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Outlook/Eudora can execute JavaScript in an HTML email message although disabled
22th Mar 2002 [SBWID-5204]

	Outlook/Eudora can execute JavaScript in an HTML email message  although


	Outlook 2002 Outlook Express Qualcomm Eudora 5.1


	Richard M. Smith [http://www.ComputerBytesMan.com] says :

	Windows Media Player (WMP) reintroduces  the  ability  to  automatically
	execute JavaScript code from an HTML  email  message  in  Outlook  2002.
	JavaScript is disabled by  default  in  Outlook  2002,  because  it  can
	facilitate the creation of worms  and  other  malicious  code  which  is
	carried by HTML email messages. Using a number  of  simple  tricks,  WMP
	can  be  used  to  bypass  the  Outlook  security  settings  and   still
	automatically execute JavaScript, Java, and  ActiveX  code  in  an  HTML
	email message.

	Here is an outline of the steps needed to exploit this problem:

	1. An IFRAME tag is inserted into an HTML email message that  references
	a Windows Media Skin (.WMS) file. The .WMS can be loaded either  from  a
	Web site or from an attached file to the email message  using  the  CID:
	protocol. (Note: I have only tested downloading a .WMS file from  a  Web

	2.  Because  .WMS  files  are  considered  safe  by  Windows,  WMP  will
	automatically be started by Outlook and  it  will  be  passed  the  .WMS

	3. The .WMS file contains a short bit of JavaScript code  in  an  onload
	handler which runs a Web page using the player.LauchURL()  method.  This
	onload handler is automatically executed when WMP opens the .WMS file.

	4. The Web page from step 3 can be  loaded  from  a  Web  site,  or  the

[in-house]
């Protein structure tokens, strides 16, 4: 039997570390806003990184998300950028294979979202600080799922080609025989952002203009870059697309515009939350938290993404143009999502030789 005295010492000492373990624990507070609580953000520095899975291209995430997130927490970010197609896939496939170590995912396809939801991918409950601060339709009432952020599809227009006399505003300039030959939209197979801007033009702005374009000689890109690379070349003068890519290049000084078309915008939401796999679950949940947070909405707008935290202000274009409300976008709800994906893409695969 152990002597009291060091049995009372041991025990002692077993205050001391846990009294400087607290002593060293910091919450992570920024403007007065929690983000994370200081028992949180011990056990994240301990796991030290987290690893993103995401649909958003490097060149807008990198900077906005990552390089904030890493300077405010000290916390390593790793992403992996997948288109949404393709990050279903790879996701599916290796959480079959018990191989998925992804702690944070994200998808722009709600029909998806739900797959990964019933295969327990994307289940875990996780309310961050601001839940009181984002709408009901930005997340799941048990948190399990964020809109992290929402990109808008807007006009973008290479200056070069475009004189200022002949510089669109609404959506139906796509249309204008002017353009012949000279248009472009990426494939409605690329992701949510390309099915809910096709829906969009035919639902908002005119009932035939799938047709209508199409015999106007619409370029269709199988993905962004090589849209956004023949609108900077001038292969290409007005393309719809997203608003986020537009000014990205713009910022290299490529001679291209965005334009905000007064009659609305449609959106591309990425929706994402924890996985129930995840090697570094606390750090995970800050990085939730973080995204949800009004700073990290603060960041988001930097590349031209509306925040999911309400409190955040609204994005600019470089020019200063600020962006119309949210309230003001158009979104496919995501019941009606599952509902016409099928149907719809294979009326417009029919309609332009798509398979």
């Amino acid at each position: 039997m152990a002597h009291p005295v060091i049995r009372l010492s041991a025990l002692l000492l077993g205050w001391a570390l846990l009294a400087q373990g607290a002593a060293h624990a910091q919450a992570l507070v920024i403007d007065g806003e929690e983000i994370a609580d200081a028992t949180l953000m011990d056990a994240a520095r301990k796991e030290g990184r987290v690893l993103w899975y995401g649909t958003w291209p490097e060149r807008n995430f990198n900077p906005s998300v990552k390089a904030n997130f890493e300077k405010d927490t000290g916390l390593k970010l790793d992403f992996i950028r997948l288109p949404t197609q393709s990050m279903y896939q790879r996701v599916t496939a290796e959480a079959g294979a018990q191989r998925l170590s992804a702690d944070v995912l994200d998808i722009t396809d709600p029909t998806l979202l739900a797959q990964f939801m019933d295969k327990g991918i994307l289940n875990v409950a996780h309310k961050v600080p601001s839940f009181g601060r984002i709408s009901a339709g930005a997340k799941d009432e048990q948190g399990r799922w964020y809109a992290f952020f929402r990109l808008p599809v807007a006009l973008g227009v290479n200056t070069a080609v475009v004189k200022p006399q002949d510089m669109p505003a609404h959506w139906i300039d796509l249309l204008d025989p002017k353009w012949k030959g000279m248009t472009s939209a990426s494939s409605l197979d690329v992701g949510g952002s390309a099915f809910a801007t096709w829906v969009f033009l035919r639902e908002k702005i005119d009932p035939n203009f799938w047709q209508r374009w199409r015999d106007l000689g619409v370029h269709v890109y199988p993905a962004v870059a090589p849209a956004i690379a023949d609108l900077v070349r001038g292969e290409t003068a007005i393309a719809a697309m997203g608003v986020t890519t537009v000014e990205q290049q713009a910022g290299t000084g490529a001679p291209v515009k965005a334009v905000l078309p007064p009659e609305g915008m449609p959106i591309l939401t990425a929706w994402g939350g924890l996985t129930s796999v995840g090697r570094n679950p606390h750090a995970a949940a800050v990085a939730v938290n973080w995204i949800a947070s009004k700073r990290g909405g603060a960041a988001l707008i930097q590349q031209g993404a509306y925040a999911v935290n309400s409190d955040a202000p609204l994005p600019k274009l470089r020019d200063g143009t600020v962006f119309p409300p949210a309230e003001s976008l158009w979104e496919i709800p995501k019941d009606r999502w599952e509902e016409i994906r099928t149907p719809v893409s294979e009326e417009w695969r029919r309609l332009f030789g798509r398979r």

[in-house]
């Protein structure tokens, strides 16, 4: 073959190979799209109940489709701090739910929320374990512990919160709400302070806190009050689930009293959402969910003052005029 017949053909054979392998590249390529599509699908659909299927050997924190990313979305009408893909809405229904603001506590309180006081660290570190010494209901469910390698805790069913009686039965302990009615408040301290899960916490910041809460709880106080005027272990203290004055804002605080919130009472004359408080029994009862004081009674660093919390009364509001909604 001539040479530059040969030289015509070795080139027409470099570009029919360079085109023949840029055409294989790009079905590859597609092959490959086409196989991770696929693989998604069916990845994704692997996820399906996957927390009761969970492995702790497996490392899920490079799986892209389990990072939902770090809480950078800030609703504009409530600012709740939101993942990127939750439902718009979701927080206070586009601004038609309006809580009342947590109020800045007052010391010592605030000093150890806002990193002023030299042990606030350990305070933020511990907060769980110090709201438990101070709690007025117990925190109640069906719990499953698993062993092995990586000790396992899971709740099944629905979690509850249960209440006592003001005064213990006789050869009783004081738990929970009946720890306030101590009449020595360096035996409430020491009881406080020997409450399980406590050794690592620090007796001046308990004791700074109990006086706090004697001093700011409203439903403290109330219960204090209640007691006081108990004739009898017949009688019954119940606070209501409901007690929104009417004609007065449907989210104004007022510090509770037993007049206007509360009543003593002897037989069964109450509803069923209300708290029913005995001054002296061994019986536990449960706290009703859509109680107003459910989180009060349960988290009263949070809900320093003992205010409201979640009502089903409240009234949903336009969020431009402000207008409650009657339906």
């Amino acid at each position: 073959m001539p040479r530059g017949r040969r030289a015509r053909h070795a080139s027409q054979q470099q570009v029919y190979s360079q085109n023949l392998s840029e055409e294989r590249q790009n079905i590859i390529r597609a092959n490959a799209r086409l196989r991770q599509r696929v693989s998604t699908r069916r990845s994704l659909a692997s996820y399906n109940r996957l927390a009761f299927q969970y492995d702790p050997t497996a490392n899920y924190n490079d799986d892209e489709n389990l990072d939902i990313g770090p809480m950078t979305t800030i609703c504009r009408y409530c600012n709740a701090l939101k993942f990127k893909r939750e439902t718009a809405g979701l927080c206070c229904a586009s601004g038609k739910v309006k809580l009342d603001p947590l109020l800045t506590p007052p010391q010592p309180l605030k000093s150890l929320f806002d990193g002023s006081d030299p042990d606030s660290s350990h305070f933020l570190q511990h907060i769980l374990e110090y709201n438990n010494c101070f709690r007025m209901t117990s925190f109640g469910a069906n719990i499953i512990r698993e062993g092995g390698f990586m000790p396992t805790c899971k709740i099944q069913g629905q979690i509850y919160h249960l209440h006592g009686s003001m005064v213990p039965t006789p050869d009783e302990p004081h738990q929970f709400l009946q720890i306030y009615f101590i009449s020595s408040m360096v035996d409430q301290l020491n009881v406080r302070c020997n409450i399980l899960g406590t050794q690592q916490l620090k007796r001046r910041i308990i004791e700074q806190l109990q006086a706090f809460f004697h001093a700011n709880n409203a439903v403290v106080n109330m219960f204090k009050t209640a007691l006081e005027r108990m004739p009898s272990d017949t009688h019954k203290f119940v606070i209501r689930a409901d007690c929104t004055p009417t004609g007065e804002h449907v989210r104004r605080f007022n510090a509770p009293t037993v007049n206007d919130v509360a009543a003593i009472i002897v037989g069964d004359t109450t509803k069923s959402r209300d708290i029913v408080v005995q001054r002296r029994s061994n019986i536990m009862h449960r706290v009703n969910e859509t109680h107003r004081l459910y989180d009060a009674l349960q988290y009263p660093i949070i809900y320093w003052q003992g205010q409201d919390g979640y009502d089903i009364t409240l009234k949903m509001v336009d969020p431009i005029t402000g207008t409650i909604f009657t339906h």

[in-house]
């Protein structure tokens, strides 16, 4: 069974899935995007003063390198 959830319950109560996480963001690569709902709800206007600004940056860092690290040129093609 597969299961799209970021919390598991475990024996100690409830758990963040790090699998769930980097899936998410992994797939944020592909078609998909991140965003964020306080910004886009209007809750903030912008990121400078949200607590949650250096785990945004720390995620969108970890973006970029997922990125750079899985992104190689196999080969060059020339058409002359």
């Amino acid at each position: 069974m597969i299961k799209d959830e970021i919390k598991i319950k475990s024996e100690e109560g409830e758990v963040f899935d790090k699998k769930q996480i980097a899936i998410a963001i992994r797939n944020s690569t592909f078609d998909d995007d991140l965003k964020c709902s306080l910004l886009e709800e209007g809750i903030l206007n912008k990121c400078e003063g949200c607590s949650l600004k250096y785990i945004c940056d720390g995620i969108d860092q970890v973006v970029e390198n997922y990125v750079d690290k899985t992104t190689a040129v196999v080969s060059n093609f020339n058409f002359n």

source code of the Web page can be embedded in the .WMS file  using  the
	\"about:\" or \"javascript:\" protocol.




	1. Other WMP file types besides a Windows Media skin file  can  be  used
	in step 1.  These file types include .WMZ, .WMD, and .WMA files.

	2. This problem is more of an  example  of  poor  security  policies  in
	Outlook and WMP and is not really a security hole in the classic sense.

	3. Outlook Express and earlier versions of Outlook likely have the  same
	security problem even with all security protections set to the maximum.

	4. Hotmail however does not seem to have this security  problem  because
	it discards IFRAME tags. Other Web-based  email  systems  however  would
	have the same security problem as Outlook if they do  not  do  filtering
	of IFRAMEs.

	 Update (25 March 2002)



	GreyMagic Software adds [http://security.greymagic.com/adv/gm002-ie/} :

	Eudora is a popular email client; by  default  it  uses  the  WebBrowser
	control for viewing email  messages.  However,  it  attempts  to  secure
	itself by filtering  out  elements  such  as  <iframe>,  <object>,
	<embed>, etc.

	Eudora   stores   its   attachments   (by   default)   in   \"C:/Program
	Files/Qualcomm/Eudora/Attach\", an attacker is  likely  to  guess  other
	paths to Eudora, such  as  different  drive  letters  or  similar  minor

	When an email is sent to Eudora containing the following HTML content:


	a, img { display:none; }


	Hello, Eudora.

	<img dynsrc=\"file://C:/Progra~1/Qualcomm/Eudora/Attach/gmlaunch.wmv\">


	And the following attachments:

	* gmlaunch.wmv (~4 KB)

	* gmbind.html (~1 KB)

	* malicious.exe


	The following chain of events occurs:

	* The  victim  receives  the  email,  Eudora  automatically  copies  all
	attachments to \"C:/Program Files/Qualcomm/Eudora/Attach\" immediately.

	* The victim clicks on the email in order to delete it  or  view  it  in
	the preview pane.

	* The HTML in the email renders, the style sheet  removes  any  sign  of
	the attached files (Eudora shows them  as  <a>  elements),  the  only
	indication the victim has to the fact there are attached  files  is  the
	little icon next to the message.

	* The <img> element causes the  attached  \"gmlaunch.wmv\"  to  play,
	the victim sees no sign of any media playing thanks to the  style  sheet

	* \"gmlaunch.wmv\" opens Microsoft Internet Explorer and  points  it  at
	the attached \"gmbind.html\".

	* \"gmbind.html\" (now in the \"My Computer zone\")  immediately  issues
	a \"blur()\" DOM command, increasing the chance of  the  victim  not  to
	notice it.

	* \"gmbind.html\" then continues to include an <object> element  with
	its codebase attribute pointing at the attached \"malicious.exe\".

	* \"malicious.exe\" is executed, the attacker now has full control  over
	the victim\'s computer.

	All this happens in less than 2 seconds, there is  hardly  anything  the
	user can do to prevent this chain reaction once the email is viewed.